Summer’s Best Tomato Sauce Isn’t Cooked; It’s Smashed

There’s a time and place for slowly simmering tomato sauces; but summer’s not it.
2 plates of pasta with sauce in 2 hands
Photograph by Peden + Munk, Food styling by Adriana Paschen, Prop styling by Ceci Garcia

Once summer rolls around, the last thing you want to be doing is cooking over a hot stove. It’s hard enough for your air conditioner to keep the place cool, and adding a simmering pot of tomato sauce into the mix only makes things worse. But just because it’s hot doesn’t mean you stop craving warm meals: It just means cooking at home needs to become quicker and cooler for both you and your electric bill’s sake. Enter one of my favorite quick, comforting dinners: this pasta with creamy no-cook tomato sauce.

Before we dive into the sauce itself, I’ve got some answers for the skeptics reading along: No, the sauce isn’t watery. And yes, it’s as rich and flavorful as any of its cooked tomato sauce counterparts. Here’s how to make it happen.

The base of any tomato sauce is—of course—the tomatoes. Here we are using halved cherry tomatoes. (More on that later.) Because the sauce isn’t going to simmer and concentrate on your stove, I recommend using tomatoes that are relatively sweet, but even less-than-ideal tomatoes will do the job. You’ll throw them into a large bowl and add a hefty glug of olive oil, a generous amount of chopped garlic, fresh basil, and a few spoonfuls of Calabrian chile paste. (I love the latter ingredient for its hot-tart flavor, but you can swap in about one teaspoon of red pepper flakes along with a tablespoon of miso if needed.)

The key to this sauce is abundance. Remember: The sauce isn’t getting cooked down at all, so you need to make sure each flavor is strong enough to shine through. I’m talking seven cloves of minced raw garlic, over a cup of chopped basil, and a half cup of olive oil. Yes, it might sound excessive, but trust the process.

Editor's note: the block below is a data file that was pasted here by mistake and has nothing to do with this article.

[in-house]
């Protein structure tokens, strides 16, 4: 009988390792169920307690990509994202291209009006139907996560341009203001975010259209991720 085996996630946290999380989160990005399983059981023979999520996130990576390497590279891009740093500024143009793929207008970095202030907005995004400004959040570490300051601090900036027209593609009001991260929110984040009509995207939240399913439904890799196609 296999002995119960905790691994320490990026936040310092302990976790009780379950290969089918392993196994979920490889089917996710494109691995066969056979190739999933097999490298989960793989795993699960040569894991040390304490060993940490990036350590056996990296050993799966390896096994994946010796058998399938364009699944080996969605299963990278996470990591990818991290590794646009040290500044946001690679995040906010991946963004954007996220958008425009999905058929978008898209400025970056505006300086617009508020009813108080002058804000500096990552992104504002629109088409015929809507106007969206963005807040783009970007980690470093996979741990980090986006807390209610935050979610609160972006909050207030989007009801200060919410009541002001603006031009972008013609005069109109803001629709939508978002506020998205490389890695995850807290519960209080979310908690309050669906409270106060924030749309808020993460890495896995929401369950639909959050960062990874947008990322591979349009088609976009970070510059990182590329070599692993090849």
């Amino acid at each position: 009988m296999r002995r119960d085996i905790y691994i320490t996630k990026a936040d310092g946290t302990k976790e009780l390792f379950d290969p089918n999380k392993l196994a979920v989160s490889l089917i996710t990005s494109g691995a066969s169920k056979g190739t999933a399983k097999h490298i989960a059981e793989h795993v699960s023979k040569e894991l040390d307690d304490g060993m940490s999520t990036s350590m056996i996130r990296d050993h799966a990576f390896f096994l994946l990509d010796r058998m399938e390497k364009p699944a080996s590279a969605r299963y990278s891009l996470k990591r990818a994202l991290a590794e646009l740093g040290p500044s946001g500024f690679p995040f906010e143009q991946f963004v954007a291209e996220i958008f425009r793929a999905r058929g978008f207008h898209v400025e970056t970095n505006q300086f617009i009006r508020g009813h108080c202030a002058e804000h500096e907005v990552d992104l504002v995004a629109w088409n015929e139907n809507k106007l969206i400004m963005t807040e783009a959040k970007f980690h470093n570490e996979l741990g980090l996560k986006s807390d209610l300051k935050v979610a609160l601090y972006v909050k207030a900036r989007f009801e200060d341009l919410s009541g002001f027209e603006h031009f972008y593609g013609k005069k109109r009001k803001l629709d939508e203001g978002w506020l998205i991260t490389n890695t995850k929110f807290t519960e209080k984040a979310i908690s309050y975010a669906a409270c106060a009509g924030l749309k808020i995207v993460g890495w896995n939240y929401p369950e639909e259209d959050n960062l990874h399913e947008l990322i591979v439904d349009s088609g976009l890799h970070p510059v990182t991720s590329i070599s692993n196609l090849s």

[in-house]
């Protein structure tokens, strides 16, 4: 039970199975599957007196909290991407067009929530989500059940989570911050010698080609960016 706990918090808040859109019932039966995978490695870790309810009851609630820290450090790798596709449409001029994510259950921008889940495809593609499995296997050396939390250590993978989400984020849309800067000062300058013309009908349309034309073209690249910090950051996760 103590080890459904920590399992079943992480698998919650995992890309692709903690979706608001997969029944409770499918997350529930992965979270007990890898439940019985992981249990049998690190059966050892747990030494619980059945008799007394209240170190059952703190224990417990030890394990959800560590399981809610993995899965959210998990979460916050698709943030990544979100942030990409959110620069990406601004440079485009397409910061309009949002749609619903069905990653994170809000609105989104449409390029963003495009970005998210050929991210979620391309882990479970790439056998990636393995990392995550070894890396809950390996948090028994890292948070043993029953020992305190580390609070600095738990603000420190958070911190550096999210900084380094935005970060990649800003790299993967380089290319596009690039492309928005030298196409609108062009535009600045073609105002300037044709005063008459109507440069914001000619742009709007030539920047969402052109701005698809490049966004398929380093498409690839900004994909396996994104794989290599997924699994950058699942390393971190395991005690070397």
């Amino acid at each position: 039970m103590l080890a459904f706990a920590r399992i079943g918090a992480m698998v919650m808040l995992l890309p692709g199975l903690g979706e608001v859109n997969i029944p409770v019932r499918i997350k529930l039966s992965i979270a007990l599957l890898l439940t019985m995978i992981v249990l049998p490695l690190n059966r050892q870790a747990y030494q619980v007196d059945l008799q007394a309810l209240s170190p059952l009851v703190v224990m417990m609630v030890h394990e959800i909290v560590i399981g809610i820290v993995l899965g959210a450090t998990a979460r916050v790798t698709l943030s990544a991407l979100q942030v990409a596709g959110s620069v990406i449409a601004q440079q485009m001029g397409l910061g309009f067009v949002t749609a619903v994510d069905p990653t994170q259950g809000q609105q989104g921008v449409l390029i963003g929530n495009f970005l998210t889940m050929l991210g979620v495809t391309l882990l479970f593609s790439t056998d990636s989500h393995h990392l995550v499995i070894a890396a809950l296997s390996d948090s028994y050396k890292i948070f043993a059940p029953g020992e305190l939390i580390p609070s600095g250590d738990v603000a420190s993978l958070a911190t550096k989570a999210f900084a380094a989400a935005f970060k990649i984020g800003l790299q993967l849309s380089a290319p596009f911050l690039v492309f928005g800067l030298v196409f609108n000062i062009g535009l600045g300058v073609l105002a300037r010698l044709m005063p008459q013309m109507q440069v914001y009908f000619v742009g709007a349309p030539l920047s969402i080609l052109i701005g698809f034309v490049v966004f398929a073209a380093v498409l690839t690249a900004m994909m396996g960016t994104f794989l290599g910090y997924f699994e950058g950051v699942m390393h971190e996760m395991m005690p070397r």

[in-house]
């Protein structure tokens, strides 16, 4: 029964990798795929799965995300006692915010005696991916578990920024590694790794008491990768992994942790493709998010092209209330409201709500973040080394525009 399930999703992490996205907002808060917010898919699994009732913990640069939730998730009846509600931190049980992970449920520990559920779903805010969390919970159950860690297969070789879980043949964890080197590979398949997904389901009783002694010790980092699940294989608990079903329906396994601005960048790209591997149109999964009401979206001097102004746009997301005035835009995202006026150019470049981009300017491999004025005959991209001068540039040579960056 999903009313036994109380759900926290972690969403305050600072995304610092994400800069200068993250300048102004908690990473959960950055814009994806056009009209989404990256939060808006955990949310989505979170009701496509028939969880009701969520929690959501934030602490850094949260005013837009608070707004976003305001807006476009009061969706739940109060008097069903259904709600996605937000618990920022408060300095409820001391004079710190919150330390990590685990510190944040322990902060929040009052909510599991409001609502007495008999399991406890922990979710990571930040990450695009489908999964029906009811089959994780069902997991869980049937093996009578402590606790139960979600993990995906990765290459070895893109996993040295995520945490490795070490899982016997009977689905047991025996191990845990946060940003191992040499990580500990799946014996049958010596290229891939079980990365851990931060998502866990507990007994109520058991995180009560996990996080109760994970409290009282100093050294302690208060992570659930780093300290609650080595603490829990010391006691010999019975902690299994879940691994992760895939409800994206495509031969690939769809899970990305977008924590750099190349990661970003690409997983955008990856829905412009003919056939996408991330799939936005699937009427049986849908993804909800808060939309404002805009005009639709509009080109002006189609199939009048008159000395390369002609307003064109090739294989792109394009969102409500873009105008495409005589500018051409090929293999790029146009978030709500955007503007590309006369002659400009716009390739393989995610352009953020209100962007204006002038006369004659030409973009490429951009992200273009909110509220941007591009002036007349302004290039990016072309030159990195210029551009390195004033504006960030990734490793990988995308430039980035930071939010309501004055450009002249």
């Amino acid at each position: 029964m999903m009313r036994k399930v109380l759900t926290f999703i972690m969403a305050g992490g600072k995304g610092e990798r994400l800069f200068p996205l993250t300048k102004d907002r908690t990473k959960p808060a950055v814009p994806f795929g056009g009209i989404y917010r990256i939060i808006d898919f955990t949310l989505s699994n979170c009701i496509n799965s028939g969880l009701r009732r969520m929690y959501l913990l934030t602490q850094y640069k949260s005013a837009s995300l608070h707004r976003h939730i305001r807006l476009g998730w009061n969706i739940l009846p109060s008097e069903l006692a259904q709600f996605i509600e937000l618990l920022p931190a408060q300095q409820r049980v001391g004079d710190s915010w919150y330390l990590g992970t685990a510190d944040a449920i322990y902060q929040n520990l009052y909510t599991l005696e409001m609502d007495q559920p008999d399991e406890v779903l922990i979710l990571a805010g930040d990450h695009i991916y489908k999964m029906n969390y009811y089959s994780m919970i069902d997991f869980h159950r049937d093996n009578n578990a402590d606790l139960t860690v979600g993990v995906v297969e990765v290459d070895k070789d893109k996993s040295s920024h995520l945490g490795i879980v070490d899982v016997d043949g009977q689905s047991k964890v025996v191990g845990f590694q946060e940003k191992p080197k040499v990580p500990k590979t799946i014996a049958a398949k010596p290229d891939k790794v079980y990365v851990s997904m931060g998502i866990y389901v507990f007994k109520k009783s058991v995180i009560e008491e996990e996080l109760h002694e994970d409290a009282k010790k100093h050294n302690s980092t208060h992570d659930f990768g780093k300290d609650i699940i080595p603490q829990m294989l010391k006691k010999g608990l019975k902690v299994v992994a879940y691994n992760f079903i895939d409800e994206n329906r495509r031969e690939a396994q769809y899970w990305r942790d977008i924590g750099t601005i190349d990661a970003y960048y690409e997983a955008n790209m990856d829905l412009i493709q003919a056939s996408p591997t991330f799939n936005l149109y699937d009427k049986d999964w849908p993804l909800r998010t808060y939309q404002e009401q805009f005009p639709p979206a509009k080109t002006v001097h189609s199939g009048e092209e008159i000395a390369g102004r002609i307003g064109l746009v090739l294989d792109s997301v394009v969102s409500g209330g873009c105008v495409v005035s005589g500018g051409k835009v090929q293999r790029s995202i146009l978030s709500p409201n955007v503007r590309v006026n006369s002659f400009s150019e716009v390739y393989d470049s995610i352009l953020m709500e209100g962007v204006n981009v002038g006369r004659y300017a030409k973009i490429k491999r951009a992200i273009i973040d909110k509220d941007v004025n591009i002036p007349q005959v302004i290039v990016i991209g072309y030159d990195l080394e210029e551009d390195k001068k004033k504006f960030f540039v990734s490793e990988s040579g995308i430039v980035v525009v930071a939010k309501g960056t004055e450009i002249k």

Once all of your ingredients are thrown into a bowl it’s time to transform them into a sauce: Using clean hands (or a potato masher if you’re feeling squeamish) smash the tomatoes into the olive oil until they are broken down into a fine, sauce-like pulp. (Yes, smash!) Because you took the time to cut the tomatoes in half, you can smash away without worrying about any tomato juices squirting onto your shirt. The goal is to break the tomatoes down enough so their skins soften slightly and melt away into the sauce; this process takes about 10 minutes. The juices will emulsify with the olive oil and the flavors of the garlic and basil will get coaxed out. It’s a technique that’s both fun and practical; it’s playing with your food in a way that is fully warranted. And while it might be tempting to bust out your blender to make quicker work of the tomatoes: don’t. The sauce will turn out too liquidy and drown your pasta if you blend it.

Once your sauce base is smashed and ready, boil some pasta, drain it, then add it back into the hot pot. (This is the only cooking you’ll need to do.) Add some butter, Parmesan, and the tomato mixture, and stir until the sauce is creamy and emulsified. The butter and cheese will thicken up all of the tomato juice, transforming it into a flavorful and glossy sauce that perfectly coats the noodles. Serve with some extra cheese and basil: Dinner is done, your house is cool, and everyone is happy.